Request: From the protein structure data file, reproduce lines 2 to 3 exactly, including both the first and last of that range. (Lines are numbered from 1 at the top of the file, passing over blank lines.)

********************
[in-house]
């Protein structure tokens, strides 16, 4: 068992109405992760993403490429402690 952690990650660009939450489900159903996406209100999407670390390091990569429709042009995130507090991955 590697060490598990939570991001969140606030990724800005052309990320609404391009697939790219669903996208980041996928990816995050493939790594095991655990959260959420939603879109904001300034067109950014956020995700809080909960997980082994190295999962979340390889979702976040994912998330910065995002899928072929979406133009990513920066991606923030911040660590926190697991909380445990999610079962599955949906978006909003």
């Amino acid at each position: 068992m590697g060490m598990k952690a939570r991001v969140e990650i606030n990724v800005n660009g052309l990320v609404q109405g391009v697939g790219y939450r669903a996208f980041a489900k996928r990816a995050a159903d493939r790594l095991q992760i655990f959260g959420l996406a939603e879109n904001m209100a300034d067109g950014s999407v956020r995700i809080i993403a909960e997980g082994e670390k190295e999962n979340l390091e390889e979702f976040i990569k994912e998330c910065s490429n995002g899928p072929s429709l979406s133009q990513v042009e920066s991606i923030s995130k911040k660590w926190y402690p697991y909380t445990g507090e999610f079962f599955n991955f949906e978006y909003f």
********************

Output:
């Protein structure tokens, strides 16, 4: 068992109405992760993403490429402690 952690990650660009939450489900159903996406209100999407670390390091990569429709042009995130507090991955 590697060490598990939570991001969140606030990724800005052309990320609404391009697939790219669903996208980041996928990816995050493939790594095991655990959260959420939603879109904001300034067109950014956020995700809080909960997980082994190295999962979340390889979702976040994912998330910065995002899928072929979406133009990513920066991606923030911040660590926190697991909380445990999610079962599955949906978006909003």
């Amino acid at each position: 068992m590697g060490m598990k952690a939570r991001v969140e990650i606030n990724v800005n660009g052309l990320v609404q109405g391009v697939g790219y939450r669903a996208f980041a489900k996928r990816a995050a159903d493939r790594l095991q992760i655990f959260g959420l996406a939603e879109n904001m209100a300034d067109g950014s999407v956020r995700i809080i993403a909960e997980g082994e670390k190295e999962n979340l390091e390889e979702f976040i990569k994912e998330c910065s490429n995002g899928p072929s429709l979406s133009q990513v042009e920066s991606i923030s995130k911040k660590w926190y402690p697991y909380t445990g507090e999610f079962f599955n991955f949906e978006y909003f």